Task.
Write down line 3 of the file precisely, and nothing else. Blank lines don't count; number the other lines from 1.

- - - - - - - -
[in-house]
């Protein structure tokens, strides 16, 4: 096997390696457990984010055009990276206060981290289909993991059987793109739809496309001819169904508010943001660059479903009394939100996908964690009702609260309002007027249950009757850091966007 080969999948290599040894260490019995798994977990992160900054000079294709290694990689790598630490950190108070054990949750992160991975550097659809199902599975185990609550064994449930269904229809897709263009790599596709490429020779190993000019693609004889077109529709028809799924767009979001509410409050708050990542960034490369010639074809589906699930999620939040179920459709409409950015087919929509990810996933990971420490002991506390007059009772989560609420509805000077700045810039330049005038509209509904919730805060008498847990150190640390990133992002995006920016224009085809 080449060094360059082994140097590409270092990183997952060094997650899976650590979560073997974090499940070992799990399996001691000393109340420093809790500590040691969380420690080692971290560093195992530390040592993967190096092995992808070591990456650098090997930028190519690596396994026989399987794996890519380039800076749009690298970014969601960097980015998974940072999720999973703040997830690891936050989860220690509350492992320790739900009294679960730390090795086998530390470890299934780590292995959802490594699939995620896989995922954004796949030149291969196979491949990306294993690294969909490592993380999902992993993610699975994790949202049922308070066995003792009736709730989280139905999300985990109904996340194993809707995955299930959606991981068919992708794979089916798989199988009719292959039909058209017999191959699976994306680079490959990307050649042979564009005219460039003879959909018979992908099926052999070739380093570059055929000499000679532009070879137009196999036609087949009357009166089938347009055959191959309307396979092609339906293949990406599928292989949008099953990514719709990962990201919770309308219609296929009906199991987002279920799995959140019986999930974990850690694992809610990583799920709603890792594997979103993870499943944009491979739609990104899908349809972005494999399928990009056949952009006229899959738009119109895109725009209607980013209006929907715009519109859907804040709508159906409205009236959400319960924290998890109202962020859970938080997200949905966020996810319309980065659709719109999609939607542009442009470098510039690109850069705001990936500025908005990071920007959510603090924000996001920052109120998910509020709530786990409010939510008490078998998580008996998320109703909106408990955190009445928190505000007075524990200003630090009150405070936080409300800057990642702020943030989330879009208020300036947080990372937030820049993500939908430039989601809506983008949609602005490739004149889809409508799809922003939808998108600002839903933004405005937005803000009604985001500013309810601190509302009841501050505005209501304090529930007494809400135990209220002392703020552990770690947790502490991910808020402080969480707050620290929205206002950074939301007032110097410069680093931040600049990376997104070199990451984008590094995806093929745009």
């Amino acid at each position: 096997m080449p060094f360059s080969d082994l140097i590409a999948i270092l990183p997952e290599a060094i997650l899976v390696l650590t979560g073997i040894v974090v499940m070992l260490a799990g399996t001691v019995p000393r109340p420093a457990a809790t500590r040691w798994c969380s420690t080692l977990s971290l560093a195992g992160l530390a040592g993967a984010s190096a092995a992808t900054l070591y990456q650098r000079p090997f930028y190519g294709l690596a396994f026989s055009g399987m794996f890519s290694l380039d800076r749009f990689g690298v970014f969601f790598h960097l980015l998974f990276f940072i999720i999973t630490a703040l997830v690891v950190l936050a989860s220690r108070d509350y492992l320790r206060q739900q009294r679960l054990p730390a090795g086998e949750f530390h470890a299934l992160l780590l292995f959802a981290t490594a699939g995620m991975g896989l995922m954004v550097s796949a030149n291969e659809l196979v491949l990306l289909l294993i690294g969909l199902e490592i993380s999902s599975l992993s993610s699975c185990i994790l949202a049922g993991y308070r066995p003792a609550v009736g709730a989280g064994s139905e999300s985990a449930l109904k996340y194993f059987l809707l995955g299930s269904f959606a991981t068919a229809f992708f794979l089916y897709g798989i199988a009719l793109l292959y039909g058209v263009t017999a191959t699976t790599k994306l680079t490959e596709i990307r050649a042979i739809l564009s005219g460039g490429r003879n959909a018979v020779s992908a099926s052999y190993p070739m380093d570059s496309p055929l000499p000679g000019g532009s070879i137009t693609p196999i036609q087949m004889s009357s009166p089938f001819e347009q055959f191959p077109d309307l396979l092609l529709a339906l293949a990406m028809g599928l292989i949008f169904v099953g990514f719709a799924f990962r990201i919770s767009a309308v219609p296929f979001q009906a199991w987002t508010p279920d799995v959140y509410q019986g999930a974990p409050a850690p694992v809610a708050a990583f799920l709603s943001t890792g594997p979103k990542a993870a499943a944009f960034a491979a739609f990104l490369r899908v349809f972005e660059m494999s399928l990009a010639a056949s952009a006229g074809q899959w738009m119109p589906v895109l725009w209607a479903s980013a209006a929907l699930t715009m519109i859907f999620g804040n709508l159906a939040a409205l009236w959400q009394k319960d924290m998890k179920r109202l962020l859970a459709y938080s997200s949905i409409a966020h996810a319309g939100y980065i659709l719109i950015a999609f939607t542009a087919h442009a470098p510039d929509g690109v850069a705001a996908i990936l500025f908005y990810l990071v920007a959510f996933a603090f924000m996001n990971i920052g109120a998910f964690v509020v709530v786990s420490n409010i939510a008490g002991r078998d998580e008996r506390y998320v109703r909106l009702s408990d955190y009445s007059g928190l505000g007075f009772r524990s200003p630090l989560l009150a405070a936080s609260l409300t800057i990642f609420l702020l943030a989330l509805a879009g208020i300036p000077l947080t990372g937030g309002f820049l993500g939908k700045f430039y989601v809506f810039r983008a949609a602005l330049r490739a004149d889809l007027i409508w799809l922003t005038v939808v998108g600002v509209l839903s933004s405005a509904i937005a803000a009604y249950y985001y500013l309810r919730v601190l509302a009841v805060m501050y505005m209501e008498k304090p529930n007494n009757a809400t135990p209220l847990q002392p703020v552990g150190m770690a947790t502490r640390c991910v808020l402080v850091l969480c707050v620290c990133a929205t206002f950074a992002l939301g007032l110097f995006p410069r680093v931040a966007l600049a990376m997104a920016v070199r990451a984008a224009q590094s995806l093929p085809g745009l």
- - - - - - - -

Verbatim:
């Amino acid at each position: 096997m080449p060094f360059s080969d082994l140097i590409a999948i270092l990183p997952e290599a060094i997650l899976v390696l650590t979560g073997i040894v974090v499940m070992l260490a799990g399996t001691v019995p000393r109340p420093a457990a809790t500590r040691w798994c969380s420690t080692l977990s971290l560093a195992g992160l530390a040592g993967a984010s190096a092995a992808t900054l070591y990456q650098r000079p090997f930028y190519g294709l690596a396994f026989s055009g399987m794996f890519s290694l380039d800076r749009f990689g690298v970014f969601f790598h960097l980015l998974f990276f940072i999720i999973t630490a703040l997830v690891v950190l936050a989860s220690r108070d509350y492992l320790r206060q739900q009294r679960l054990p730390a090795g086998e949750f530390h470890a299934l992160l780590l292995f959802a981290t490594a699939g995620m991975g896989l995922m954004v550097s796949a030149n291969e659809l196979v491949l990306l289909l294993i690294g969909l199902e490592i993380s999902s599975l992993s993610s699975c185990i994790l949202a049922g993991y308070r066995p003792a609550v009736g709730a989280g064994s139905e999300s985990a449930l109904k996340y194993f059987l809707l995955g299930s269904f959606a991981t068919a229809f992708f794979l089916y897709g798989i199988a009719l793109l292959y039909g058209v263009t017999a191959t699976t790599k994306l680079t490959e596709i990307r050649a042979i739809l564009s005219g460039g490429r003879n959909a018979v020779s992908a099926s052999y190993p070739m380093d570059s496309p055929l000499p000679g000019g532009s070879i137009t693609p196999i036609q087949m004889s009357s009166p089938f001819e347009q055959f191959p077109d309307l396979l092609l529709a339906l293949a990406m028809g599928l292989i949008f169904v099953g990514f719709a799924f990962r990201i919770s767009a309308v219609p296929f979001q009906a199991w987002t508010p279920d799995v959140y509410q019986g999930a974990p409050a850690p694992v809610a708050a990583f799920l709603s943001t890792g594997p979103k990542a993870a499943a944009f960034a491979a739609f990104l490369r899908v349809f972005e660059m494999s399928l990009a010639a056949s952009a006229g074809q899959w738009m119109p589906v895109l725009w209607a479903s980013a209006a929907l699930t715009m519109i859907f999620g804040n709508l159906a939040a409205l009236w959400q009394k319960d924290m998890k179920r109202l962020l859970a459709y938080s997200s949905i409409a966020h996810a319309g939100y980065i659709l719109i950015a999609f939607t542009a087919h442009a470098p510039d929509g690109v850069a705001a996908i990936l500025f908005y990810l990071v920007a959510f996933a603090f924000m996001n990971i920052g109120a998910f964690v509020v709530v786990s420490n409010i939510a008490g002991r078998d998580e008996r506390y998320v109703r909106l009702s408990d955190y009445s007059g928190l505000g007075f009772r524990s200003p630090l989560l009150a405070a936080s609260l409300t800057i990642f609420l702020l943030a989330l509805a879009g208020i300036p000077l947080t990372g937030g309002f820049l993500g939908k700045f430039y989601v809506f810039r983008a949609a602005l330049r490739a004149d889809l007027i409508w799809l922003t005038v939808v998108g600002v509209l839903s933004s405005a509904i937005a803000a009604y249950y985001y500013l309810r919730v601190l509302a009841v805060m501050y505005m209501e008498k304090p529930n007494n009757a809400t135990p209220l847990q002392p703020v552990g150190m770690a947790t502490r640390c991910v808020l402080v850091l969480c707050v620290c990133a929205t206002f950074a992002l939301g007032l110097f995006p410069r680093v931040a966007l600049a990376m997104a920016v070199r990451a984008a224009q590094s995806l093929p085809g745009l």